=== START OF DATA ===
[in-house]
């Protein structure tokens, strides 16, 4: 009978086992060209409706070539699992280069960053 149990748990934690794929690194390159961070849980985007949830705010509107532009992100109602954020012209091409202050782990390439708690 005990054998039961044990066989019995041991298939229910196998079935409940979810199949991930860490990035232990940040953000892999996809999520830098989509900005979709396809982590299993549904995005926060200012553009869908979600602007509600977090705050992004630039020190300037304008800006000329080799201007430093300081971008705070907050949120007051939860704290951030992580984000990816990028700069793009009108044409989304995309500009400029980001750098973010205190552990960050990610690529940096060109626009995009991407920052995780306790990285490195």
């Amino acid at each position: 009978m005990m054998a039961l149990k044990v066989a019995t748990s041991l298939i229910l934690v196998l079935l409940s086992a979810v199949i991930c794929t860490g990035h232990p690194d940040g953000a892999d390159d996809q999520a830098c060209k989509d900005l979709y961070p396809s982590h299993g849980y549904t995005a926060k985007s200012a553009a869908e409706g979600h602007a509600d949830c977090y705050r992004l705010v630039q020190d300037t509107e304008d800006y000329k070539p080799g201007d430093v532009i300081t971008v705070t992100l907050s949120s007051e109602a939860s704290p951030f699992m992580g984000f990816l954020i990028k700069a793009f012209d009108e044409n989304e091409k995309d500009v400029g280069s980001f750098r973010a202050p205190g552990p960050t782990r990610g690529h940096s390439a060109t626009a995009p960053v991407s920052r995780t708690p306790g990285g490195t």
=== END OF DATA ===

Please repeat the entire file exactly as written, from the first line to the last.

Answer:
[in-house]
């Protein structure tokens, strides 16, 4: 009978086992060209409706070539699992280069960053 149990748990934690794929690194390159961070849980985007949830705010509107532009992100109602954020012209091409202050782990390439708690 005990054998039961044990066989019995041991298939229910196998079935409940979810199949991930860490990035232990940040953000892999996809999520830098989509900005979709396809982590299993549904995005926060200012553009869908979600602007509600977090705050992004630039020190300037304008800006000329080799201007430093300081971008705070907050949120007051939860704290951030992580984000990816990028700069793009009108044409989304995309500009400029980001750098973010205190552990960050990610690529940096060109626009995009991407920052995780306790990285490195």
């Amino acid at each position: 009978m005990m054998a039961l149990k044990v066989a019995t748990s041991l298939i229910l934690v196998l079935l409940s086992a979810v199949i991930c794929t860490g990035h232990p690194d940040g953000a892999d390159d996809q999520a830098c060209k989509d900005l979709y961070p396809s982590h299993g849980y549904t995005a926060k985007s200012a553009a869908e409706g979600h602007a509600d949830c977090y705050r992004l705010v630039q020190d300037t509107e304008d800006y000329k070539p080799g201007d430093v532009i300081t971008v705070t992100l907050s949120s007051e109602a939860s704290p951030f699992m992580g984000f990816l954020i990028k700069a793009f012209d009108e044409n989304e091409k995309d500009v400029g280069s980001f750098r973010a202050p205190g552990p960050t782990r990610g690529h940096s390439a060109t626009a995009p960053v991407s920052r995780t708690p306790g990285g490195t």